March is Women’s History Month, a time when we celebrate the contributions of women writers, artists, scientists, political leaders, and heroes throughout the world.
Since the still-very-white publishing industry doesn’t often highlight Black writers, let’s focus on the work of just a few of the most iconic Black American women writers of the last few decades. These women have given us lyrical descriptions of love, laughter, and sorrow, as well as harrowing analyses of psychology, social mores, and structural inequalities.
1. Toni Morrison – Winner of a Nobel Prize in Literature
Toni Morrison (1931 – 2019), to date the only Black female Nobel Prize winner, examined the dynamics of human interaction, human fate, and human power, always using distinct and precise language and imparting a deep knowledge of the flows and twists of history. Her main theme is Black Americans’ search for identity and community amid the horrors of discrimination and brutality.
Morrison’s 1993 Nobel speech described her vision of human language, both in terms of its ability to convey the harsh realities of the world we live in and how we can create a better one.
In The Bluest Eye (1970), Morrison told the story of a young Black girl traumatized by the events in her life. Her longing to have the blue eyes that, to her, epitomize the essence of beauty, results in tragedy. It’s worth noting that 53 years later, some schools are pulling The Bluest Eye from their bookshelves, afraid to confront its harrowing reality.
Song of Solomon (1977) brought Morrison to national attention. This novel is a rich portrayal of multiple generations in a Black community, and of one man’s search for his identity.
Morrison’s 1987 novel Beloved won the Pulitzer Prize. It depicts the life of Sethe, a woman running from her former life of slavery and haunted by the memory of her infant daughter’s death. Morrison based the book on the life of a real woman, Margaret Garner, an enslaved person who killed her two-year-old daughter and attempted to kill her three other children during an escape attempt rather than return them to a life of slavery. In 2005, Morrison created the libretto for an opera based on Garner’s story.
In these and her other novels, Morrison’s stunningly original prose digs deep into the hearts and minds of her readers.
In March 2023, the United States Post Office unveiled a new stamp honoring Morrison. The ceremony took place at Princeton University, where she taught writing for nearly two decades.
2. Maya Angelou – Rising and soaring after a personal tragedy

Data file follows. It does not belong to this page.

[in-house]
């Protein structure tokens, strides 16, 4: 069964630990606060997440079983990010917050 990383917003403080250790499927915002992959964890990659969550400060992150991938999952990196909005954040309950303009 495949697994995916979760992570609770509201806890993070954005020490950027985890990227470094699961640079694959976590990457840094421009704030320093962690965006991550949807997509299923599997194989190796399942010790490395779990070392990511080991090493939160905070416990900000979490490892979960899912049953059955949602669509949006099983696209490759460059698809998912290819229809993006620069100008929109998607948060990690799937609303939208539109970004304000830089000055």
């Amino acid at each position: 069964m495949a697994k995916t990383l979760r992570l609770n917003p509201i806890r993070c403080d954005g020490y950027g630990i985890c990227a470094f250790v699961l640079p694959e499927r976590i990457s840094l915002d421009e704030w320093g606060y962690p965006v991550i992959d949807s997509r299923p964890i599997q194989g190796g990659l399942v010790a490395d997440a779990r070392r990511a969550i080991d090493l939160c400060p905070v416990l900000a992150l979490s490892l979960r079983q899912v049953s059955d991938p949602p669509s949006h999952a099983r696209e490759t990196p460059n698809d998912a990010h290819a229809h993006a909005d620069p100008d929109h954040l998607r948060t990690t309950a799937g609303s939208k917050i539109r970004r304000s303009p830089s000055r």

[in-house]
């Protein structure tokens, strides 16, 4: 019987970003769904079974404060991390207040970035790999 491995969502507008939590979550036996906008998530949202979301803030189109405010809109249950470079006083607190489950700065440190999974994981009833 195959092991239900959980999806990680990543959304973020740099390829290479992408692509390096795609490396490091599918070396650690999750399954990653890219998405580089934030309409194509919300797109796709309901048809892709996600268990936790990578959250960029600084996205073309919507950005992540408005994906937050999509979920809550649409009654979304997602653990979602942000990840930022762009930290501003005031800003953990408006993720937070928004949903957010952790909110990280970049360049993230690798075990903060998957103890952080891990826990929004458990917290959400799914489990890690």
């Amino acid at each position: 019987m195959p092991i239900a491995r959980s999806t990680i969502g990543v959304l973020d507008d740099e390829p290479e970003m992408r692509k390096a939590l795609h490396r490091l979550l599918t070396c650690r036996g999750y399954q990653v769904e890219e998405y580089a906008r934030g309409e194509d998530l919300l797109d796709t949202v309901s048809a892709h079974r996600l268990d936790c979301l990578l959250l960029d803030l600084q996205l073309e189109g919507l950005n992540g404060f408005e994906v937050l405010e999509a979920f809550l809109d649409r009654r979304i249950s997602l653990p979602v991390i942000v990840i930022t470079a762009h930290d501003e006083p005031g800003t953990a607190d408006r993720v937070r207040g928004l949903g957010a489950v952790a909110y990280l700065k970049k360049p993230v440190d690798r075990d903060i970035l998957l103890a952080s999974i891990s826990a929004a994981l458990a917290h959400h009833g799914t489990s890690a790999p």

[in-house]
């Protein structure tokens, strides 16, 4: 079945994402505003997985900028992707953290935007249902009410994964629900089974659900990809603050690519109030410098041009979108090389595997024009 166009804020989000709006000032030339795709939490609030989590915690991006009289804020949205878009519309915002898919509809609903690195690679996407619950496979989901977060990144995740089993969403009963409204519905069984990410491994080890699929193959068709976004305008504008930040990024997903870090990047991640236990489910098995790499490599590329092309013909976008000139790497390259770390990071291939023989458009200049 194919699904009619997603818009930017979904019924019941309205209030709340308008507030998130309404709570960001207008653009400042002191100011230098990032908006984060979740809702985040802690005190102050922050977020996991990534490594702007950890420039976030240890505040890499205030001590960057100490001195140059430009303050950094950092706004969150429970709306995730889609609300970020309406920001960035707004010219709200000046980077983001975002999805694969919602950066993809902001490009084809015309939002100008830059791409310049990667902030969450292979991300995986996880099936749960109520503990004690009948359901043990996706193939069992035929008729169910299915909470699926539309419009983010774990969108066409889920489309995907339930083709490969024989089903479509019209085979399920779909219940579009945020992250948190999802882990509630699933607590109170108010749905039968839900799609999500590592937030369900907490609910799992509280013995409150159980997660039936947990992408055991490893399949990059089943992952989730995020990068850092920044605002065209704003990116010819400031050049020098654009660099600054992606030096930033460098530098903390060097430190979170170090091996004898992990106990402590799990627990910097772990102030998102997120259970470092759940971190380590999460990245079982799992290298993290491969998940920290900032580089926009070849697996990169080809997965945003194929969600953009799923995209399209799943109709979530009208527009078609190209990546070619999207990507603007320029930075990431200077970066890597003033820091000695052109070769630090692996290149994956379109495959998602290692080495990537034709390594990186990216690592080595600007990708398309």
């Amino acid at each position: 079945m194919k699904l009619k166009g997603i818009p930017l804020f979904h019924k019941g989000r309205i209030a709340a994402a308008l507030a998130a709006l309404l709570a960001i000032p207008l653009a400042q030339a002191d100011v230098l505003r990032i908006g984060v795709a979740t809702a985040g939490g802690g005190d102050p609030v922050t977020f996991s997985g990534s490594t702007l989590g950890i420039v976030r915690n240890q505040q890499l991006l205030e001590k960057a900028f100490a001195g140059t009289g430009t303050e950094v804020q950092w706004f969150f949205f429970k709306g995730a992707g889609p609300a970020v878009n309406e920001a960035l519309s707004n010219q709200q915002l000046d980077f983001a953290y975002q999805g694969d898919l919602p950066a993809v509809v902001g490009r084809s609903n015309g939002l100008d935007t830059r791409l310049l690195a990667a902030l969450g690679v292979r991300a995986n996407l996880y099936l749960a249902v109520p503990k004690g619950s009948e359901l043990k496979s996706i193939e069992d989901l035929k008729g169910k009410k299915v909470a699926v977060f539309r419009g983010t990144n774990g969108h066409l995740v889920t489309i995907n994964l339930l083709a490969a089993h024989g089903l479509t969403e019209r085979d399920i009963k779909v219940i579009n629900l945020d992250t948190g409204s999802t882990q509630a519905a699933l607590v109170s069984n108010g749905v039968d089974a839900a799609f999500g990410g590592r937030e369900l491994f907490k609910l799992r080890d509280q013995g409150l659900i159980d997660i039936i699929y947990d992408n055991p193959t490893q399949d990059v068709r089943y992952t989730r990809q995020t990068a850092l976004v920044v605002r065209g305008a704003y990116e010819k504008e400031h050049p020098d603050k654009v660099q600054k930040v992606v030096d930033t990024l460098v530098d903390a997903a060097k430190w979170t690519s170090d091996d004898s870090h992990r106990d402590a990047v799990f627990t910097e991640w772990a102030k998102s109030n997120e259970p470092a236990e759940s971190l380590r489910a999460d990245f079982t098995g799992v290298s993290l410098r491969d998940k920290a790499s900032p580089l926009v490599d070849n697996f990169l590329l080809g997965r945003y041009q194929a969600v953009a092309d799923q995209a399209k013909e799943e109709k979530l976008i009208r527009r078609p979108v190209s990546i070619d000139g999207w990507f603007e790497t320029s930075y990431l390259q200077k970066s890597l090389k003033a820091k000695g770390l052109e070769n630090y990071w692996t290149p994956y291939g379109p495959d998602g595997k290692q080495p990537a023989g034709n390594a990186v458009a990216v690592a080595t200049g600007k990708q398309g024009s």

Maya Angelou (1928 – 2014) gave us a series of intimate autobiographies and poems that continue to engage, provoke, and inspire. She’s best known for her first memoir, I Know Why the Caged Bird Sings. It’s the story of her life from age 3 to 16 and her recovery from trauma. When she was 8 years old, her mother’s male friend raped her. When she spoke out about it, he was murdered.
Her struggle as a young girl to make sense of what had happened to her, and to literally find her voice after being incapable of speaking after these events, form the core of the book. Her supportive older brother, her glamorous mother, her commonsense but nurturing grandmother, and a neighbor who lends her classic works of literature to read all help pull young Maya back toward reclaiming control of her life.
Angelou’s work has themes of racism, sexism, economic and political oppression, and the fight to overcome. Her lyrical, wise, and defiant poems include the famous “And Still I Rise,” adopted by numerous Black Americans as an anthem of this overcoming: “You may kill me with your hatefulness,” one stanza reads, “but still, like air, I’ll rise.”
In 1993, Angelou famously read her poem “On the Pulse of Morning” at the inauguration of President Bill Clinton. Like Toni Morrison, she received a US Presidential Medal of Freedom from President Barack Obama. Angelou, also an actor and performer, earned a Tony Award nomination and three Grammy Awards for her spoken-word albums.
3. Audre Lorde – Unconquerable warrior poet
Audre Lorde (1934 – 1992) wrote poems, essays, and autobiographies that confronted issues of racism, sexism, class prejudice, and homophobia. A self-described “black, lesbian, mother, warrior, poet,” she once remarked how she’d conveyed everything she thought or felt through poetry since the age of 12 or 13.
This daughter of West Indian immigrants, Lorde began publishing her work while still in high school and went on to give us poetry collections such as New York Head Shop and Museum (1974), The Black Unicorn (1978), and From a Land Where Other People Live (1973). The latter received a National Book Award nomination.
Lorde’s work is often filled with commentary on the injustices of urban life, as in the poem “Power,” her response to a police shooting of a 10-year-old child. Her later poems draw increasingly on the rich mythology and storytelling traditions of Africa. Her work opened up new channels of inspiration for Black and queer authors in particular.
In her ground-breaking essay, “The Master’s Tools Will Never Dismantle the Master’s House,” she identified the intersections of gender, race, and class.
Before she died of cancer, Lorde described her years-long battle with the disease in a powerful prose work, The Cancer Journals. Her 1988 collection A Burst of Light dives deep into that struggle and won a National Book Award.
In addition to her other honors, Lorde served as poet laureate of New York from 1991 until 1992.